Steampunk Rally was a bit of a hit on Kickstarter a few years back. You each took the role of different scientists from throughout history and It had you cobbling together mad contraptions from cards you draft and powering them by using dice. You were racing your opponents all around Machu Pichu and whoever crossed the line first, sort of, was the winner. There was some story about an alien invasion but to be honest, I never really noticed it.
Mechanically, the game is sort of an engine builder, a favourite of mine. You start with your unique inventor with their unique starter cards, asymmetry is another favourite of mine. You’ll be drafting extra component cards or selling them for dice. Once you’re done drafting you can roll your dice and slot them into the various components of your invention to activate various abilities. Bits of your machine may fall off if you get too damaged and if you go too wild your entire machine may explode!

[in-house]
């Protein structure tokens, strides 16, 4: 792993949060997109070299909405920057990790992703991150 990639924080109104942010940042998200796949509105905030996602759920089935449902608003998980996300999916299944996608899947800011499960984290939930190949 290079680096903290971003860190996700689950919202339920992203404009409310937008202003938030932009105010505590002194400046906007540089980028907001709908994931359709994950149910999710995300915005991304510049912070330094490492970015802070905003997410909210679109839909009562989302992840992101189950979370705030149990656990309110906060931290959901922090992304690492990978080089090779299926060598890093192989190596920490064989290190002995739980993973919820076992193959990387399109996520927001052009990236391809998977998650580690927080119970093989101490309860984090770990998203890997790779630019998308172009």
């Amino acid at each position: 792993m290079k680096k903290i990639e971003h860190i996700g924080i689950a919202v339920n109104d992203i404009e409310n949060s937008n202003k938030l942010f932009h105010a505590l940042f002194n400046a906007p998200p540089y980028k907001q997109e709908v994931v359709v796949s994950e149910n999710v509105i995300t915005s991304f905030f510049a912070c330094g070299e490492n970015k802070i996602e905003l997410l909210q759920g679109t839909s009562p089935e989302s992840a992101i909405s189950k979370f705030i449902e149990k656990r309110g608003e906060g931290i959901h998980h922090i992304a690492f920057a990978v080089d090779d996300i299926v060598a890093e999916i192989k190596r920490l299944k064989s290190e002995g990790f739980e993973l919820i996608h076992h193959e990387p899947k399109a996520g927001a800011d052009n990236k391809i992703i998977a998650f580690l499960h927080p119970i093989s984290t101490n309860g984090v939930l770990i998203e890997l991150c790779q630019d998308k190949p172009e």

Anyway, enter Steampunk Rally Fusion. This box is one of my favourite approaches to an expansion. More variety of what you love from the base experience with some added extra tweaks and flourishes to keep things fresh. You get more track pieces, more scientists, more machine parts, and most excitingly, new extra powerful wild fusion dice!
You also get some really powerful special projects that can be developed to unlock some huge special abilities to give you the edge during the race. This fusion expansion can be played as a standalone game but everything can also be mixed in with the original game to make some truly wacky contraptions.
Steampunk Rally Fusion is a great expand-alone and you should definitely check it out if you like scientific history, engine building or those old Wacky Races cartoons!